CAIRO: Protests and violence continued to spread throughout the country Thursday over shortages of clean drinking water.
In Dakahlia, where unrest over the deteriorating water situation has grown over the past three weeks, residents of 57 villages fought one another with sticks and rocks in the scramble to fill their water containers in the temporarily refilled water tank, leaving about 30 injured, Al-Masry Al-Youm reported.
In Safaga citizens went directly to the governor Abou-Bakr El-Rashidi demanding a solution to the shortages, and complaining over the disproportionate allocation of water resources to nearby tourist resorts.
Similar complaints were made earlier in the week by residents of Saft Al-Laban in Giza, who claimed water was reaching a private school owned by an MP, as well as the houses of government officials.
The government has passed a resolution allocating LE 2 billion to provide a water network over the long term, but critics question what is being done now.
“[Long term projects] do not help people who need water right now, Habiba Wasses of the United Nations Development Program (UNDP) previously told Daily News Egypt.
In scenes replicating those seen in Dakahlia, thousands of villagers from Beni Sueif are resorting to drinking polluted canal water where effluent and the corpses of dead animals are dumped, facing threats of illness and disease.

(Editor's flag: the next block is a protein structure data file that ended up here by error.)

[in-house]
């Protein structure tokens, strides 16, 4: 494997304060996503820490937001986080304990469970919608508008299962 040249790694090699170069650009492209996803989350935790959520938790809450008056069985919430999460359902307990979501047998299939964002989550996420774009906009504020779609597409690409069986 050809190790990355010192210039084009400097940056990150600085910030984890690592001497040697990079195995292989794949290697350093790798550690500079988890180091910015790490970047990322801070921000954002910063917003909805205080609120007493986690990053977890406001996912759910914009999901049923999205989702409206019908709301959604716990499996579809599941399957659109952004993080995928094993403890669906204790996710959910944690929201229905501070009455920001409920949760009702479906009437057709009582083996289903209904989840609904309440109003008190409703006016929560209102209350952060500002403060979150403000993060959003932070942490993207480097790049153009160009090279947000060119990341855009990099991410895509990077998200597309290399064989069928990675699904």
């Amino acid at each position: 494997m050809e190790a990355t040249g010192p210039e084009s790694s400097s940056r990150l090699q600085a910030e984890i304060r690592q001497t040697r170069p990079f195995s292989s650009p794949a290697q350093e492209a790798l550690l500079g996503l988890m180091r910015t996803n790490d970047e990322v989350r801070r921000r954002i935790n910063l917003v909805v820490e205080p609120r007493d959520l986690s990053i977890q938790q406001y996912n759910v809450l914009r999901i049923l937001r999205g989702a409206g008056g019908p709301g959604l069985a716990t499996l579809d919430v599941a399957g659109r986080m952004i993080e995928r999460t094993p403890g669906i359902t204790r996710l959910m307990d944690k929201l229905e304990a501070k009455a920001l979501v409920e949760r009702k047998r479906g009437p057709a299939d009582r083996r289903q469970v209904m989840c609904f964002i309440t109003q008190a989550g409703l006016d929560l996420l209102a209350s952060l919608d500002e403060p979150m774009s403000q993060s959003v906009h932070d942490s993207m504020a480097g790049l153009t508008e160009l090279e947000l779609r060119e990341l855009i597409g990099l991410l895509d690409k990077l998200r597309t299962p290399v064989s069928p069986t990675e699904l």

In recent years, says Wasses, there has been a notable increase in parasitic illnesses, kidney problems and cancer, likely related to drinking dirty water.
Furthermore, thousands of residents from towns and villages in the Damietta governorate are threatening action against the Dakahlia municipal council, after accusing them of redirecting their water to supply the Besat Karim Eddin water station.
Director of the Institute for National Planning, Ola Hakim, told Daily News Egypt earlier this week that NGOs needed to do more to provide relief.
“[Organizations] like the UNDP and Unicef could be doing more, she said.
Hakim was critical of the government’s slow response to react to the crisis, but said it was now taking the situation “extremely seriously .
The Ministry of Water Resources and Irrigation was unavailable for comment.